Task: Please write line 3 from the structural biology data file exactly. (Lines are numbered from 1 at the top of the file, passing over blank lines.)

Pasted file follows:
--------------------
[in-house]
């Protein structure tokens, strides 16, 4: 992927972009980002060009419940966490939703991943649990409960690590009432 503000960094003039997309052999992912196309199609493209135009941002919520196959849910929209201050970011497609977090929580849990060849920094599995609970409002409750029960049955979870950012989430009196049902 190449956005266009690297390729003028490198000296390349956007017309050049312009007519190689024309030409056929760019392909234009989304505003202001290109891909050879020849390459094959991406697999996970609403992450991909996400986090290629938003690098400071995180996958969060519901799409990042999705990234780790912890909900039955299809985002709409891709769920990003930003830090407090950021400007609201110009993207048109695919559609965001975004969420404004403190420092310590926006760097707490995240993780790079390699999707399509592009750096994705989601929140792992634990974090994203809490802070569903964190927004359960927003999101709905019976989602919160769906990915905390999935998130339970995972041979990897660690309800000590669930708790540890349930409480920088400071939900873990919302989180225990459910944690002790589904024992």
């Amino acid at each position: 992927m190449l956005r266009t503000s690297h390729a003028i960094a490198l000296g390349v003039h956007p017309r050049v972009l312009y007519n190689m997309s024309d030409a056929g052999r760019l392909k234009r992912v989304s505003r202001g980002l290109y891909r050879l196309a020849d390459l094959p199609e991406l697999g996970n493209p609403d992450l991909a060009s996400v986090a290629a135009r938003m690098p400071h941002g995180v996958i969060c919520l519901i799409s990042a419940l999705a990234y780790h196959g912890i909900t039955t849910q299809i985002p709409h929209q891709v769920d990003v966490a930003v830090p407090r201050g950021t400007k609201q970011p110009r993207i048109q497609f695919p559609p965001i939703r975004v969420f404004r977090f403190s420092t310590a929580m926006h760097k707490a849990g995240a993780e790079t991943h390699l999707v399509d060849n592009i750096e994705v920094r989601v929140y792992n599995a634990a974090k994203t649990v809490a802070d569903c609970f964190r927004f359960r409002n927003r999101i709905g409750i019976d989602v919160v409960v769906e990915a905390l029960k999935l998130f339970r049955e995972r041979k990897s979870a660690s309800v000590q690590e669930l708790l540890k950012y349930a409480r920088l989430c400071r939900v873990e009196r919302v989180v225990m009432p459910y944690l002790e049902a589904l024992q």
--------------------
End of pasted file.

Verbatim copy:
């Amino acid at each position: 992927m190449l956005r266009t503000s690297h390729a003028i960094a490198l000296g390349v003039h956007p017309r050049v972009l312009y007519n190689m997309s024309d030409a056929g052999r760019l392909k234009r992912v989304s505003r202001g980002l290109y891909r050879l196309a020849d390459l094959p199609e991406l697999g996970n493209p609403d992450l991909a060009s996400v986090a290629a135009r938003m690098p400071h941002g995180v996958i969060c919520l519901i799409s990042a419940l999705a990234y780790h196959g912890i909900t039955t849910q299809i985002p709409h929209q891709v769920d990003v966490a930003v830090p407090r201050g950021t400007k609201q970011p110009r993207i048109q497609f695919p559609p965001i939703r975004v969420f404004r977090f403190s420092t310590a929580m926006h760097k707490a849990g995240a993780e790079t991943h390699l999707v399509d060849n592009i750096e994705v920094r989601v929140y792992n599995a634990a974090k994203t649990v809490a802070d569903c609970f964190r927004f359960r409002n927003r999101i709905g409750i019976d989602v919160v409960v769906e990915a905390l029960k999935l998130f339970r049955e995972r041979k990897s979870a660690s309800v000590q690590e669930l708790l540890k950012y349930a409480r920088l989430c400071r939900v873990e009196r919302v989180v225990m009432p459910y944690l002790e049902a589904l024992q």